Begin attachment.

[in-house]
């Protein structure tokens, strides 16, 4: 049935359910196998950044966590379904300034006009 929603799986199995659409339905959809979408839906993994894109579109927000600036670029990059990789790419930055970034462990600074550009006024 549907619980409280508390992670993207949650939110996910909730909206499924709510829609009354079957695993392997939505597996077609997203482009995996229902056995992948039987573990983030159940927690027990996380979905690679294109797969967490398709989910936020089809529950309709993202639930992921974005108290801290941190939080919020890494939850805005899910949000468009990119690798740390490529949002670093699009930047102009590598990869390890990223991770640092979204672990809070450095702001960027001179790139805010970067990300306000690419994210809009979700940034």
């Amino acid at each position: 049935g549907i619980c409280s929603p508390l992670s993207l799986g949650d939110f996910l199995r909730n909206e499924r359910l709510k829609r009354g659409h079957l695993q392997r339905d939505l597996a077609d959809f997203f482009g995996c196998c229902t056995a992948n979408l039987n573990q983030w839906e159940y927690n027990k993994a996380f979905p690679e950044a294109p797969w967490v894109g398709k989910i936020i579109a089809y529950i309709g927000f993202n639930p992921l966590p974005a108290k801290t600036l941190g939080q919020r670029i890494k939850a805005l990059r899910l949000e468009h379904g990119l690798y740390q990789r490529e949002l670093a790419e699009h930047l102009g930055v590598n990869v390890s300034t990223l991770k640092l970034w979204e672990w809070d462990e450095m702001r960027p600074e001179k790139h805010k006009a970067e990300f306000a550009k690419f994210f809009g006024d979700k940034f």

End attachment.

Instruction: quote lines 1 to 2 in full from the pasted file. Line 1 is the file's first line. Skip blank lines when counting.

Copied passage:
[in-house]
């Protein structure tokens, strides 16, 4: 049935359910196998950044966590379904300034006009 929603799986199995659409339905959809979408839906993994894109579109927000600036670029990059990789790419930055970034462990600074550009006024 549907619980409280508390992670993207949650939110996910909730909206499924709510829609009354079957695993392997939505597996077609997203482009995996229902056995992948039987573990983030159940927690027990996380979905690679294109797969967490398709989910936020089809529950309709993202639930992921974005108290801290941190939080919020890494939850805005899910949000468009990119690798740390490529949002670093699009930047102009590598990869390890990223991770640092979204672990809070450095702001960027001179790139805010970067990300306000690419994210809009979700940034």